Skip to main content

Program Models: Beyond the GED: Promising Models for Moving High School Dropouts to College

Good evening all!

I want to share with you a great article, Beyond the GED: Promising Models for Moving High School Dropouts to College.  The article, recently released by MDRC, highlights two models, the I-BEST and the LaGuardia Community College GED Bridge Program.  A summary of the article follows:

“Emphasizing results from quasi-experimental and experimental research, this literature review identifies the most promising approaches for increasing dropouts’ rate of attaining a GED certificate or other high school credential and making a successful transition to college. The report divides these recent interventions into three primary types of adult education reforms: (1) efforts to increase the rigor of adult education instruction and the standards for achieving a credential; (2) GED-to-college “bridge” programs, which integrate academic preparation with increased supports for students’ transition to college; and (3) interventions that allow students to enroll in college while studying to earn a high school credential.

Though rigorous research on these reforms is limited, two available studies suggest that programs that contextualize basic skills and GED instruction within specific career fields and that support students in their transition to college show promise in increasing the rate of students’ persistence, earning a high school credential, and entering and succeeding in college. In comparison with traditional adult education programs, these models tend to (1) provide more coherent and relevant instruction through curricula that better align with students’ career goals; (2) provide increased connections with colleges and vocational training programs; and (3) build in an advising component that fosters students’ engagement in the program and supports their transition to college.”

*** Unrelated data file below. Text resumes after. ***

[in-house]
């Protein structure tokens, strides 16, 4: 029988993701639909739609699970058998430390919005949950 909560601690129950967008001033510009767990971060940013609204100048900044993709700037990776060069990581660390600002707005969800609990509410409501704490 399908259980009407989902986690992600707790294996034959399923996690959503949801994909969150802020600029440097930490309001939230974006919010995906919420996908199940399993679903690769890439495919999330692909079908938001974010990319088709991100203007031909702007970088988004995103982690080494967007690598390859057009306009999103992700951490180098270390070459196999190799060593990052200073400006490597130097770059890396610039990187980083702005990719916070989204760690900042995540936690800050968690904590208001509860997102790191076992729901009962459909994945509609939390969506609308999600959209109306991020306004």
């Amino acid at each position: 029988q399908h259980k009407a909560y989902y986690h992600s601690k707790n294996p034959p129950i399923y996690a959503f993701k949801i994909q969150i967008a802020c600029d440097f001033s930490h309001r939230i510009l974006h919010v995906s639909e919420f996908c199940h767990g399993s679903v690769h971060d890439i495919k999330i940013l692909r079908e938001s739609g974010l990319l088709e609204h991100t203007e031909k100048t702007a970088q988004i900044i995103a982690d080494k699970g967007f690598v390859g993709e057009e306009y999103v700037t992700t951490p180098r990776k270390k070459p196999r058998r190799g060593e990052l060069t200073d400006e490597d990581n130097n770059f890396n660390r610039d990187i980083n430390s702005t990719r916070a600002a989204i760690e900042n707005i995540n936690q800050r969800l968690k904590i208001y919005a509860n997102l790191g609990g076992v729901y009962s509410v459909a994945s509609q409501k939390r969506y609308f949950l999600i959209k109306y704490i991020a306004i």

Here is the link to the full article:

http://www.mdrc.org/sites/default/files/Beyond_the_GED_FR_0.pdf

Please share your thoughts and reactions to the article and let us know how you have used such models in your programs.  I look forward to hearing from you!

Gail Cope, SME, LINCS Program Management Group

 

randomness